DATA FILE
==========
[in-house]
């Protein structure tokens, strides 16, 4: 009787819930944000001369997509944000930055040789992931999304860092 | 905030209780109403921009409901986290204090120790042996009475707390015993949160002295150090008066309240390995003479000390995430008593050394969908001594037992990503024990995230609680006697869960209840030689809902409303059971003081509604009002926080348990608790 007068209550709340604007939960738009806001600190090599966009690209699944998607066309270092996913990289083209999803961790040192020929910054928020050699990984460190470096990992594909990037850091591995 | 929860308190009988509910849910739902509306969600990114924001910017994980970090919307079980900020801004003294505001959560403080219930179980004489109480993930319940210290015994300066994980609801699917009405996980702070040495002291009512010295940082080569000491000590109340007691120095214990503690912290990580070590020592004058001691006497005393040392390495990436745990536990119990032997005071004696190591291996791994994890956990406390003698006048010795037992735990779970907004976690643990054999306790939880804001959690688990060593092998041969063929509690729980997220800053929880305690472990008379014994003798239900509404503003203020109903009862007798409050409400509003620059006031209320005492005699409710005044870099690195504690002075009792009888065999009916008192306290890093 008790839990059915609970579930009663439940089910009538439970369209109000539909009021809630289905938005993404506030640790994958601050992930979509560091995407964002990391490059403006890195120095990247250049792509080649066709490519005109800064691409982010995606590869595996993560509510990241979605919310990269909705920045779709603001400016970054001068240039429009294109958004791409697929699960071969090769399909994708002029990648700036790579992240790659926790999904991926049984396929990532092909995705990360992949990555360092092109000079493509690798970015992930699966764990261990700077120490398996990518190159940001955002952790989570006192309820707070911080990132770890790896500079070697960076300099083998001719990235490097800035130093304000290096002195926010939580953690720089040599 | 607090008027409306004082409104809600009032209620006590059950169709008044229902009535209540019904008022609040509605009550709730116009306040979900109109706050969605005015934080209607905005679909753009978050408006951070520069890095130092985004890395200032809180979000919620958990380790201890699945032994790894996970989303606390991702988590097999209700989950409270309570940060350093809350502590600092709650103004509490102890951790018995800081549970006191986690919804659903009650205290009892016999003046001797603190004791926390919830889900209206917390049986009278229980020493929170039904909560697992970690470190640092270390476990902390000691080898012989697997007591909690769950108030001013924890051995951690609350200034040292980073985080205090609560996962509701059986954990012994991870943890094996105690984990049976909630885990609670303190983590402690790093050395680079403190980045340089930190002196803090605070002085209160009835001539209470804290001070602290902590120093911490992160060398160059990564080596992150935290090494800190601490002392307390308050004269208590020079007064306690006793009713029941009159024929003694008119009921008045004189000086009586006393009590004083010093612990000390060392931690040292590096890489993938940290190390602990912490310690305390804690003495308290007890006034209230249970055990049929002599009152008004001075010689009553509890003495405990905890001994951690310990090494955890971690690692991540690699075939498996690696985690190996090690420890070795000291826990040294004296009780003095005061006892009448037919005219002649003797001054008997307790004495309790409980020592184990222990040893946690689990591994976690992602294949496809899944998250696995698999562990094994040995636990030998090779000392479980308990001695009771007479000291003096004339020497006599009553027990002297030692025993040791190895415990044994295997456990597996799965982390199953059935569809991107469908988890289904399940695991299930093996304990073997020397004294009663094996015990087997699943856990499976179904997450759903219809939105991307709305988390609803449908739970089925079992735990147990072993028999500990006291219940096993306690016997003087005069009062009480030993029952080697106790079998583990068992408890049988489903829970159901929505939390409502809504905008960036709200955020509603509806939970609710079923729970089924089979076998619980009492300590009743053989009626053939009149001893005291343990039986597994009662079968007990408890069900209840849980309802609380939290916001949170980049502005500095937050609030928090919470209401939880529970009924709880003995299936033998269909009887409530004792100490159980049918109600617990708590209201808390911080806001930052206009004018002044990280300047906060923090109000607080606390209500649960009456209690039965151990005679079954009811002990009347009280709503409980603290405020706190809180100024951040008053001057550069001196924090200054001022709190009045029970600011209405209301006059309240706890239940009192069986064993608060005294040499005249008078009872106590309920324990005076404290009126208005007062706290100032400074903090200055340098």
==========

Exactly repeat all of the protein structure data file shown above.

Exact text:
[in-house]
């Protein structure tokens, strides 16, 4: 009787819930944000001369997509944000930055040789992931999304860092 | 905030209780109403921009409901986290204090120790042996009475707390015993949160002295150090008066309240390995003479000390995430008593050394969908001594037992990503024990995230609680006697869960209840030689809902409303059971003081509604009002926080348990608790 007068209550709340604007939960738009806001600190090599966009690209699944998607066309270092996913990289083209999803961790040192020929910054928020050699990984460190470096990992594909990037850091591995 | 929860308190009988509910849910739902509306969600990114924001910017994980970090919307079980900020801004003294505001959560403080219930179980004489109480993930319940210290015994300066994980609801699917009405996980702070040495002291009512010295940082080569000491000590109340007691120095214990503690912290990580070590020592004058001691006497005393040392390495990436745990536990119990032997005071004696190591291996791994994890956990406390003698006048010795037992735990779970907004976690643990054999306790939880804001959690688990060593092998041969063929509690729980997220800053929880305690472990008379014994003798239900509404503003203020109903009862007798409050409400509003620059006031209320005492005699409710005044870099690195504690002075009792009888065999009916008192306290890093 008790839990059915609970579930009663439940089910009538439970369209109000539909009021809630289905938005993404506030640790994958601050992930979509560091995407964002990391490059403006890195120095990247250049792509080649066709490519005109800064691409982010995606590869595996993560509510990241979605919310990269909705920045779709603001400016970054001068240039429009294109958004791409697929699960071969090769399909994708002029990648700036790579992240790659926790999904991926049984396929990532092909995705990360992949990555360092092109000079493509690798970015992930699966764990261990700077120490398996990518190159940001955002952790989570006192309820707070911080990132770890790896500079070697960076300099083998001719990235490097800035130093304000290096002195926010939580953690720089040599 | 607090008027409306004082409104809600009032209620006590059950169709008044229902009535209540019904008022609040509605009550709730116009306040979900109109706050969605005015934080209607905005679909753009978050408006951070520069890095130092985004890395200032809180979000919620958990380790201890699945032994790894996970989303606390991702988590097999209700989950409270309570940060350093809350502590600092709650103004509490102890951790018995800081549970006191986690919804659903009650205290009892016999003046001797603190004791926390919830889900209206917390049986009278229980020493929170039904909560697992970690470190640092270390476990902390000691080898012989697997007591909690769950108030001013924890051995951690609350200034040292980073985080205090609560996962509701059986954990012994991870943890094996105690984990049976909630885990609670303190983590402690790093050395680079403190980045340089930190002196803090605070002085209160009835001539209470804290001070602290902590120093911490992160060398160059990564080596992150935290090494800190601490002392307390308050004269208590020079007064306690006793009713029941009159024929003694008119009921008045004189000086009586006393009590004083010093612990000390060392931690040292590096890489993938940290190390602990912490310690305390804690003495308290007890006034209230249970055990049929002599009152008004001075010689009553509890003495405990905890001994951690310990090494955890971690690692991540690699075939498996690696985690190996090690420890070795000291826990040294004296009780003095005061006892009448037919005219002649003797001054008997307790004495309790409980020592184990222990040893946690689990591994976690992602294949496809899944998250696995698999562990094994040995636990030998090779000392479980308990001695009771007479000291003096004339020497006599009553027990002297030692025993040791190895415990044994295997456990597996799965982390199953059935569809991107469908988890289904399940695991299930093996304990073997020397004294009663094996015990087997699943856990499976179904997450759903219809939105991307709305988390609803449908739970089925079992735990147990072993028999500990006291219940096993306690016997003087005069009062009480030993029952080697106790079998583990068992408890049988489903829970159901929505939390409502809504905008960036709200955020509603509806939970609710079923729970089924089979076998619980009492300590009743053989009626053939009149001893005291343990039986597994009662079968007990408890069900209840849980309802609380939290916001949170980049502005500095937050609030928090919470209401939880529970009924709880003995299936033998269909009887409530004792100490159980049918109600617990708590209201808390911080806001930052206009004018002044990280300047906060923090109000607080606390209500649960009456209690039965151990005679079954009811002990009347009280709503409980603290405020706190809180100024951040008053001057550069001196924090200054001022709190009045029970600011209405209301006059309240706890239940009192069986064993608060005294040499005249008078009872106590309920324990005076404290009126208005007062706290100032400074903090200055340098």